While She Sleeps tells a story about tenderness. But it's also about empathy. These creatures are strange, even alarming. But how can we not identify with their vulnerability? Find beauty in their care for each other?
Patricia Piccinini, While She Sleeps, 2021, silicone, fiberglass and hair, 22 1/8 x 57 1/8 x 34 5/8 inches
Patricia Piccinini, While She Sleeps, 2021 (detail), silicone, fiberglass and hair, 22 1/8 x 57 1/8 x 34 5/8 inches
Cornelius Völker, Sheet of Paper, 2013, oil on canvas, 43 1/4 x 29 1/2 inches
The show closes with the painting Sheet of Paper by Düsseldorf-based Cornelius Völker. In the context of this exhibition, it represents the opportunity for new beginnings, the chance we have to start fresh and do better.
Art @ Home
Cornelius Völker and Jim Campbell
Gideon Rubin
Anoka Faruqee
Jutta Haeckel, Gideon Rubin, and Shahzia Sikander
Emil Lukas, Jay DeFeo, and David Wilson
Coming Soon: Suzusan Pop-Up Shop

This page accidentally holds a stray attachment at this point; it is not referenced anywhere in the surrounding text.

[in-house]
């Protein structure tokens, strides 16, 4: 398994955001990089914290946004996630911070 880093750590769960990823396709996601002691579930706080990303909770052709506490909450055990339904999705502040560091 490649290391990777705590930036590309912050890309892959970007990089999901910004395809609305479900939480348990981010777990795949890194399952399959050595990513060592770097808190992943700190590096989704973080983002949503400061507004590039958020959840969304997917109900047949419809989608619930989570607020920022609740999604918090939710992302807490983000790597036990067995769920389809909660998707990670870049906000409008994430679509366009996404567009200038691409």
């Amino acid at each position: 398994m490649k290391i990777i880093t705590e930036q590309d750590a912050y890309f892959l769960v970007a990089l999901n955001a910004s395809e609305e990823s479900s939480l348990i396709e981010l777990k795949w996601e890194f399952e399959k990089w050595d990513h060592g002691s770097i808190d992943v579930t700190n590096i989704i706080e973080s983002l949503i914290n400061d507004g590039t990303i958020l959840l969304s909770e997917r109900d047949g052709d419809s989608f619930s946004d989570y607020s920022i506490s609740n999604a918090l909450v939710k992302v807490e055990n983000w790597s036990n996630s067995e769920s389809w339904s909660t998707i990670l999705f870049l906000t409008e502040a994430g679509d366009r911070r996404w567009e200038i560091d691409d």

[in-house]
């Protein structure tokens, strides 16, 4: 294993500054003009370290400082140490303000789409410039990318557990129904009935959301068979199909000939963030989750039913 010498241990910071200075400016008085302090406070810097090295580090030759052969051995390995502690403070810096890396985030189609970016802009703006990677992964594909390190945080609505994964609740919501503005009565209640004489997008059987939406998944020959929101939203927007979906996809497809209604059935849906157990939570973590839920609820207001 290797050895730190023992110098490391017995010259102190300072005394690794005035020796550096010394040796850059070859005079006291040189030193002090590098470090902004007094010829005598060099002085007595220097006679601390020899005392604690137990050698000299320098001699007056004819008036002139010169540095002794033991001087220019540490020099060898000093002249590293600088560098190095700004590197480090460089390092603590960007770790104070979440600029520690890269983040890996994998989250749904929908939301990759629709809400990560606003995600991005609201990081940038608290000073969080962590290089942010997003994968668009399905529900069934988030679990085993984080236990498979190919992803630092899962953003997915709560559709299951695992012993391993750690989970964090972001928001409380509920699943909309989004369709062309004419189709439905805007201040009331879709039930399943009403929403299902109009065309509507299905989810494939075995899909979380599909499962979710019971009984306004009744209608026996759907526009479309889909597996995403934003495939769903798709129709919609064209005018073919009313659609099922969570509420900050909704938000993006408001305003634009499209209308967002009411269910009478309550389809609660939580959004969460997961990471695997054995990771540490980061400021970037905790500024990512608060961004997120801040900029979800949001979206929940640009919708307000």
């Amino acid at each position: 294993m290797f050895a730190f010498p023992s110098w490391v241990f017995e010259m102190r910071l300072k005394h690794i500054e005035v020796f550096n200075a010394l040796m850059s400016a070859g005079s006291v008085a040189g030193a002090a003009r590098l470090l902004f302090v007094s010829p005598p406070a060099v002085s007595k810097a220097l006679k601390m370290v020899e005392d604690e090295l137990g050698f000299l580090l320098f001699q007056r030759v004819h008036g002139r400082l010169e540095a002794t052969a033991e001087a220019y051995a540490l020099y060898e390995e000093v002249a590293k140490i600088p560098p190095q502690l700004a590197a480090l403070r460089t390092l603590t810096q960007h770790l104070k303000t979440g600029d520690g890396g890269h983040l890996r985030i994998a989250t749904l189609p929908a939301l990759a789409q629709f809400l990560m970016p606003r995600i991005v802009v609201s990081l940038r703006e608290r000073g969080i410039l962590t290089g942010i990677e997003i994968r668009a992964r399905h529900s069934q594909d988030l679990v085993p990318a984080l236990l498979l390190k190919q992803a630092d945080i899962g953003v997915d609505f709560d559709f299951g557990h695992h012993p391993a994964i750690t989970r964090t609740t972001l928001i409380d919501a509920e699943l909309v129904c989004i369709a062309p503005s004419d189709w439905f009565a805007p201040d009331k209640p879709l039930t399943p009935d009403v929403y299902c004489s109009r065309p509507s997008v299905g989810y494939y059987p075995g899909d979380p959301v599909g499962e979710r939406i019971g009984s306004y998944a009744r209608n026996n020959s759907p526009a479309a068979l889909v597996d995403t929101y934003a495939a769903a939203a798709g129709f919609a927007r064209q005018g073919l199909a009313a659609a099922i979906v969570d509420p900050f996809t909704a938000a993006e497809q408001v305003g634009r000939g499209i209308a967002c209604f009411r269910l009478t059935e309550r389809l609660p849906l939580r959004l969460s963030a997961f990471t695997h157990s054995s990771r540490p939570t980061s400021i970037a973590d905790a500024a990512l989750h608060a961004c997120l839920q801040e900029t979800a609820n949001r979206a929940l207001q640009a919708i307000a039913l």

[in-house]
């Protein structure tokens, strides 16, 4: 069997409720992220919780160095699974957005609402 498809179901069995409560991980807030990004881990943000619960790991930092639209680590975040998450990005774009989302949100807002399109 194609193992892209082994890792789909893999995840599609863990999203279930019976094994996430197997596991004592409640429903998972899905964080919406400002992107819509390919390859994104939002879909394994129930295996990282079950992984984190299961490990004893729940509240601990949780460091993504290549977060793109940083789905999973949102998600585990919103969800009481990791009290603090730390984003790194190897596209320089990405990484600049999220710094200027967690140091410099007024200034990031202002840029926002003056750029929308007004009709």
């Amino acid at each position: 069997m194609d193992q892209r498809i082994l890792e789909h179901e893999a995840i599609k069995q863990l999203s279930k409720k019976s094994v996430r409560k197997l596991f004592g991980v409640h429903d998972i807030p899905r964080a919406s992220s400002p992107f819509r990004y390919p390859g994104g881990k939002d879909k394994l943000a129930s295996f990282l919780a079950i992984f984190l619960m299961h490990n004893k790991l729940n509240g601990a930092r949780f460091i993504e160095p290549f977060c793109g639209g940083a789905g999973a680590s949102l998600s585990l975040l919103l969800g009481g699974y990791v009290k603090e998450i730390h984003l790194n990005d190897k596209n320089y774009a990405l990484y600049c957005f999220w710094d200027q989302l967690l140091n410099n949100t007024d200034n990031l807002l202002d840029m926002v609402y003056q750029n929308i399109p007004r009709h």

We are thrilled to host our friend Hiro Murase for a pop-up shop in the gallery, December 10 to 18. Murase is the founder and creative director of Suzusan — a luxury clothing and housewares brand that utilizes traditional techniques in contemporary design.

The 400 year-old art form of shibori involves an intricate process of tying, sewing, folding and dyeing in which each piece is worked on by 4 to 5 specialized artisans to create textiles of extraordinary color, pattern and three-dimensional design. For five generations, Murase's family has been part of this tradition in the Japanese village of Arimatsu, where the craft was most highly refined.